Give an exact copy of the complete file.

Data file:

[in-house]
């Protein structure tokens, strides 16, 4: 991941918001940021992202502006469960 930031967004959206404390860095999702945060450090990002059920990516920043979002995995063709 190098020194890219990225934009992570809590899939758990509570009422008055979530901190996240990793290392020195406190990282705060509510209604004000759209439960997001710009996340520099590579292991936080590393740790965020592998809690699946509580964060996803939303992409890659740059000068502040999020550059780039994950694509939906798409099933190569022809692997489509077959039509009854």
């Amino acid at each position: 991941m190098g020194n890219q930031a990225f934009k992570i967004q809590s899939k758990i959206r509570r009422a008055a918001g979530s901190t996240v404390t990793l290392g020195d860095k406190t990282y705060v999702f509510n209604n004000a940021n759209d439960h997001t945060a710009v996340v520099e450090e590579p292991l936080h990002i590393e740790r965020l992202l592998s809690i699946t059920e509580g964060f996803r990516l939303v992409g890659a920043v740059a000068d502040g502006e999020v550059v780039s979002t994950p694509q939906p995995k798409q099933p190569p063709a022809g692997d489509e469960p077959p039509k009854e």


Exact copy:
[in-house]
């Protein structure tokens, strides 16, 4: 991941918001940021992202502006469960 930031967004959206404390860095999702945060450090990002059920990516920043979002995995063709 190098020194890219990225934009992570809590899939758990509570009422008055979530901190996240990793290392020195406190990282705060509510209604004000759209439960997001710009996340520099590579292991936080590393740790965020592998809690699946509580964060996803939303992409890659740059000068502040999020550059780039994950694509939906798409099933190569022809692997489509077959039509009854």
């Amino acid at each position: 991941m190098g020194n890219q930031a990225f934009k992570i967004q809590s899939k758990i959206r509570r009422a008055a918001g979530s901190t996240v404390t990793l290392g020195d860095k406190t990282y705060v999702f509510n209604n004000a940021n759209d439960h997001t945060a710009v996340v520099e450090e590579p292991l936080h990002i590393e740790r965020l992202l592998s809690i699946t059920e509580g964060f996803r990516l939303v992409g890659a920043v740059a000068d502040g502006e999020v550059v780039s979002t994950p694509q939906p995995k798409q099933p190569p063709a022809g692997d489509e469960p077959p039509k009854e």